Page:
Howard Zinn, the People’s historian, taught at Boston University for 24 years, until he died earlier this year. In late October, Bill Moyers delivered the first Howard Zinn Memorial Lecture during which, appropriately enough, he focuses on the challenges facing our democracy, and particularly America’s long drift toward plutocracy, where the rich get richer at the expense of the average citizen. The talk (followed by a Q&A session) runs a good two hours, and Moyers himself starts speaking at the 6:40 minute mark. You can watch the video here, or read the transcript here.
These remarks by Moyers are right on the money, pun intended. In this speech and another that he gave to Common Cause (text here: http://bit.ly/aXxUSl), Moyers highlights exactly what’s at stake:
“Civilizations die of disenchantment. If enough people doubt their society, the whole venture falls apart. We must never let anger, fashionable cynicism, or political partisanship blur our vision of this point.”
Let us hope that one doesn’t have to be a witness to history to understand its implications.
The “the rich get richer at the expense of the average citizen”? I think you have it backwards.
The average citizen’s material well-being has been greatly improved due to the willingness of entrepreneurs throughout the history of this country to take risks to develop products and services that make life better. When those entrepreneurs succeed, everyone benefits. One need only consider the tremendous developments in technology and pharmaceuticals which have improved the average citizen’s life immeasurably.
The average citizen in the U.S. is materially better off than virtually any place on earth. Further, today’s average U.S. citizen lives like a king compared to the wealthy in the U.S. from prior generations. Consider what the average citizen takes completely for granted today that even the wealthy of 100 years ago could not imagine. This is all the product of free markets and the ability of individuals in this country to enjoy the rewards of their success.
Unfortunately, these obvious facts are irrelevant to leftists such as Zinn and Moyers who are primarily motivated by their animus toward the wealthy, and not the overall welfare of the average citizen. It is fascinating that those who decry the wealth and power of the capitalist are all too willing to arrogate more and more wealth and power to a centralized government with ever-expanding control over the lives of individuals.
An examination of ANY recent economic data will indicate how NOT backward Mr. Moyers has it. One might also reasonably argue that the benefits accrued to your ‘average citizen’ have little or nothing to do with the ilk of Pharma or Detroit. Of course the limited world view which allows you to think in such a way is made clear by your pejorative use of ‘leftist’. If it is conservative opinion that speaks to you, you should attend to William Safire as opposed to Glenn Beck. God luck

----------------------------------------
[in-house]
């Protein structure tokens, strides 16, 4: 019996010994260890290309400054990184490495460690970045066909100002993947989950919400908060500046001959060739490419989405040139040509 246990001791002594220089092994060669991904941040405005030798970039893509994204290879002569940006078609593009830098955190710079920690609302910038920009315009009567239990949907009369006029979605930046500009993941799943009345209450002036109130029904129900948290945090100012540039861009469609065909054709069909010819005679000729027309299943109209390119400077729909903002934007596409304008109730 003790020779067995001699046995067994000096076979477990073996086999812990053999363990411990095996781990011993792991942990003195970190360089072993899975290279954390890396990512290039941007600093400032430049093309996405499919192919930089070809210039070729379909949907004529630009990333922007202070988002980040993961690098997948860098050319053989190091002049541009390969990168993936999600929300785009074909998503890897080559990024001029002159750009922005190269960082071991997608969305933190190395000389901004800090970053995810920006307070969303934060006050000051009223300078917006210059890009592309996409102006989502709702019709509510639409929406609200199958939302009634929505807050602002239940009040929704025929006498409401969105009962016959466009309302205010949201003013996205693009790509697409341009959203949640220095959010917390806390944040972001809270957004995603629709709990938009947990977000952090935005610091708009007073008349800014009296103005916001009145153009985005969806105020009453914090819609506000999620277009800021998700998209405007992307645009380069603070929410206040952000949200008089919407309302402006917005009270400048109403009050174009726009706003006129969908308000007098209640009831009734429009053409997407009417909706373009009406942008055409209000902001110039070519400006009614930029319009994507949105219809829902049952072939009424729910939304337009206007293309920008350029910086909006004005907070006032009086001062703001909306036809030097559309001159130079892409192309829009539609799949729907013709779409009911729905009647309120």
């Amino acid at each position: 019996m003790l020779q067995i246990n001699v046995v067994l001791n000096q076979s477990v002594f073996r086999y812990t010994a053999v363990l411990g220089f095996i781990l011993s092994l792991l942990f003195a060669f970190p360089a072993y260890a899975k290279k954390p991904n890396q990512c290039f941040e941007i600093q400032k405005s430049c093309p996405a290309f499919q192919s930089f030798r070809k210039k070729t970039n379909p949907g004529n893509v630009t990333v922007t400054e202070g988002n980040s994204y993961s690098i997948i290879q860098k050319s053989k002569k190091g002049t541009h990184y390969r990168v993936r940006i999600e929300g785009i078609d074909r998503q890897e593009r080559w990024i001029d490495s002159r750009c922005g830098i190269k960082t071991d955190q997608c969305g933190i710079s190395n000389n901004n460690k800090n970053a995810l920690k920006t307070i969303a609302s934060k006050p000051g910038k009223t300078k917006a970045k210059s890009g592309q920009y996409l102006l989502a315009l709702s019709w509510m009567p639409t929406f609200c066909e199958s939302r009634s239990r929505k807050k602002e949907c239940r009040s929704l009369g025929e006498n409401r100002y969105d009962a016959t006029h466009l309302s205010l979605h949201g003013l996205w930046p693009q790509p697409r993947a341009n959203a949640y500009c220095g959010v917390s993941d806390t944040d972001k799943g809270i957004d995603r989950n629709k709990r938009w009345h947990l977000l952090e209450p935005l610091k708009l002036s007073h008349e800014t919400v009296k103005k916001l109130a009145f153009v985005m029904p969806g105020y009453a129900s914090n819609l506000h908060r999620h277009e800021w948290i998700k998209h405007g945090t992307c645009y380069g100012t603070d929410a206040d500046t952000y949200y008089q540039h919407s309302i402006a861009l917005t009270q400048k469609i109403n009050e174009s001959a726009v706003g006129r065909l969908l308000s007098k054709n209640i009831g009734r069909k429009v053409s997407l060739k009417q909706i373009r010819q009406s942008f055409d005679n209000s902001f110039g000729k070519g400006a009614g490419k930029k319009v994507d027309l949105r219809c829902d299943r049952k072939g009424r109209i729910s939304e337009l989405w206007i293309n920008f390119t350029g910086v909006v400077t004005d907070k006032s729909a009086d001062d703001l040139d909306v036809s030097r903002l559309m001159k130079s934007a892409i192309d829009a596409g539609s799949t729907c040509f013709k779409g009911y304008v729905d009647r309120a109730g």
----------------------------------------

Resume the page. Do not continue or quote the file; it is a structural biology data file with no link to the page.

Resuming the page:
Great Scott! Well said!
If you have data showing that the average citizen was materially better off in, say 1820 or 1920, than the average citizen today, I would love to see that. Most people recognize the rather obvious fact that they are materially better off in so many ways compared to their grandparents and great grandparents.
I appreciate your reading recommendation and your attempt to broaden my “limited world view”. While I have not read anything from Mr. Beck, I was one of Howard Zinn’s students. I have also studied and read a number of books on economics, including those from Thomas Sowell. From the narrow confines of this “conservative opinion” pigeon hole in which you would like to imagine me — when rational argument fails, ad hominem is always a trustee standby — I concluded that Sowell handily demolished the arguments emanating from the likes of Zinn and Moyers. So, as one favor begets another, now you have your reading recommendation.
While everyone is making reading recommendations, Hanoch, I wonder whether you have even read the piece in question. You haven’t addressed the specific issues — much less faced the facts — presented by Moyers in his speech. The years 1820 and 1920, which you mention, are outside the purview of his discussion. (We are also better off materially than we were in 1320, or 20 B.C.E.–thanks no doubt to the entrepreneurial spirit of Americans like yourself.)
You may be a rightist, Hanoch, but if you said you were a Tea Party member I’d be a little surprised, because Tea Party members at least tend to be keenly aware of the erosion of the American middle class in recent decades. They assign blame to high taxes and large government, but the facts — the data — point in a very different direction. The middle class grew steadily, along with GDP, after the New Deal, and continued to grow after the Great Society. In fact, wages for average Americans continued to grow at a healthy rate right up until (surprise!) Reagan.
1920 may at this point be a coin toss. I need to review more data. 1950-80 is not. Real income for wage earners is DOWN. The shift in wealth HAS occurred. The middle class IS shrinking. While I can appreciate Sowell’s handy demolishing, the sophistry emanating from the Chicago school of economic thought (Sowell apologist for Friedman apologist for Rockefeller)leaves much to be desired. The evolution of once what was arguably a democratic republic into a corporate oligarchy leaves even more. That was way too strident, but there it is.